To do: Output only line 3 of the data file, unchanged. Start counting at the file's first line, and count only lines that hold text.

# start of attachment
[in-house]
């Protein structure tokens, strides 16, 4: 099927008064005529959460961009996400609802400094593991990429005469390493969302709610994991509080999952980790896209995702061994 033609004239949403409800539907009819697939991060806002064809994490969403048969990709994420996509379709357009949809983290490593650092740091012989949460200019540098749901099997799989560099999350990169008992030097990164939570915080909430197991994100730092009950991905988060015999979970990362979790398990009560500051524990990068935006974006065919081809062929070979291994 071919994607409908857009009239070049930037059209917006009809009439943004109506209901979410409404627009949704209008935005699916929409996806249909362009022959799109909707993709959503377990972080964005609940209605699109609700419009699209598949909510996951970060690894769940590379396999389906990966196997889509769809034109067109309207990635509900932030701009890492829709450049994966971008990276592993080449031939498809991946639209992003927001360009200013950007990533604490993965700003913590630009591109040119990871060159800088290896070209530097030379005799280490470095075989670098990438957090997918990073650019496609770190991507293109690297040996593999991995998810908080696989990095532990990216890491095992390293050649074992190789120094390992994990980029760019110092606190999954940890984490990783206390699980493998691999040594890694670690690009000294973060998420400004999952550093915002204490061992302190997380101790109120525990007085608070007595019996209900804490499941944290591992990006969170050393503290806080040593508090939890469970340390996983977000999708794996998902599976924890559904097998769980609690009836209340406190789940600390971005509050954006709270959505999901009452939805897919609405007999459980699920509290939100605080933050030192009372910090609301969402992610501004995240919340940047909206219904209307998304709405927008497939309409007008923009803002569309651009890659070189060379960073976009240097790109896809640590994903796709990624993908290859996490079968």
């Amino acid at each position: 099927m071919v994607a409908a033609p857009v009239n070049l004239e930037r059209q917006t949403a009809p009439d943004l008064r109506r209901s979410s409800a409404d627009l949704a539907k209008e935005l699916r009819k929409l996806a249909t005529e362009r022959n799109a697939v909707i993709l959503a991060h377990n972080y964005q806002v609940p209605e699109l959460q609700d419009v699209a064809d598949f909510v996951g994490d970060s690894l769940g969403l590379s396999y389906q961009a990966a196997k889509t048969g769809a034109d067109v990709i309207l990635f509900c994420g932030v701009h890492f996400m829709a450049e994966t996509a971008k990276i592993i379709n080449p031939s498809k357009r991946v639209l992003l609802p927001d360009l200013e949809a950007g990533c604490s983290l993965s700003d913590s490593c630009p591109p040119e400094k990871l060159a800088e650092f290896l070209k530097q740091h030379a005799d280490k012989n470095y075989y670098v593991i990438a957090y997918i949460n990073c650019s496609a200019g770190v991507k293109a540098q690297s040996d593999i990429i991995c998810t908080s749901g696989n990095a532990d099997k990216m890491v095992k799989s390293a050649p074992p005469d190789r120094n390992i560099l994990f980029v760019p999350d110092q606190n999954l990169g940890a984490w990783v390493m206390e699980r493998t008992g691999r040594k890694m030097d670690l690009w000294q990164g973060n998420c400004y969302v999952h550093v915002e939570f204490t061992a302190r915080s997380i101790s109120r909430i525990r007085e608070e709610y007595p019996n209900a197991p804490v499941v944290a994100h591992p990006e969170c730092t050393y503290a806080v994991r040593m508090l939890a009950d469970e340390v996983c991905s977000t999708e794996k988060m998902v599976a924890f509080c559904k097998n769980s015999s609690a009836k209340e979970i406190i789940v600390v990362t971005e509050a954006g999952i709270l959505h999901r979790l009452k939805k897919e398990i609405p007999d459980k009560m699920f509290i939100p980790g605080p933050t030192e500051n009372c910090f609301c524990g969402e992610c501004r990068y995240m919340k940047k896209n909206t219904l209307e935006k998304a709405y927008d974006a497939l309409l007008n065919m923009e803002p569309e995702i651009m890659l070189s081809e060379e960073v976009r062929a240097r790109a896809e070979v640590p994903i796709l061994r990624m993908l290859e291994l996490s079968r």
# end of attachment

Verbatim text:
């Amino acid at each position: 099927m071919v994607a409908a033609p857009v009239n070049l004239e930037r059209q917006t949403a009809p009439d943004l008064r109506r209901s979410s409800a409404d627009l949704a539907k209008e935005l699916r009819k929409l996806a249909t005529e362009r022959n799109a697939v909707i993709l959503a991060h377990n972080y964005q806002v609940p209605e699109l959460q609700d419009v699209a064809d598949f909510v996951g994490d970060s690894l769940g969403l590379s396999y389906q961009a990966a196997k889509t048969g769809a034109d067109v990709i309207l990635f509900c994420g932030v701009h890492f996400m829709a450049e994966t996509a971008k990276i592993i379709n080449p031939s498809k357009r991946v639209l992003l609802p927001d360009l200013e949809a950007g990533c604490s983290l993965s700003d913590s490593c630009p591109p040119e400094k990871l060159a800088e650092f290896l070209k530097q740091h030379a005799d280490k012989n470095y075989y670098v593991i990438a957090y997918i949460n990073c650019s496609a200019g770190v991507k293109a540098q690297s040996d593999i990429i991995c998810t908080s749901g696989n990095a532990d099997k990216m890491v095992k799989s390293a050649p074992p005469d190789r120094n390992i560099l994990f980029v760019p999350d110092q606190n999954l990169g940890a984490w990783v390493m206390e699980r493998t008992g691999r040594k890694m030097d670690l690009w000294q990164g973060n998420c400004y969302v999952h550093v915002e939570f204490t061992a302190r915080s997380i101790s109120r909430i525990r007085e608070e709610y007595p019996n209900a197991p804490v499941v944290a994100h591992p990006e969170c730092t050393y503290a806080v994991r040593m508090l939890a009950d469970e340390v996983c991905s977000t999708e794996k988060m998902v599976a924890f509080c559904k097998n769980s015999s609690a009836k209340e979970i406190i789940v600390v990362t971005e509050a954006g999952i709270l959505h999901r979790l009452k939805k897919e398990i609405p007999d459980k009560m699920f509290i939100p980790g605080p933050t030192e500051n009372c910090f609301c524990g969402e992610c501004r990068y995240m919340k940047k896209n909206t219904l209307e935006k998304a709405y927008d974006a497939l309409l007008n065919m923009e803002p569309e995702i651009m890659l070189s081809e060379e960073v976009r062929a240097r790109a896809e070979v640590p994903i796709l061994r990624m993908l290859e291994l996490s079968r």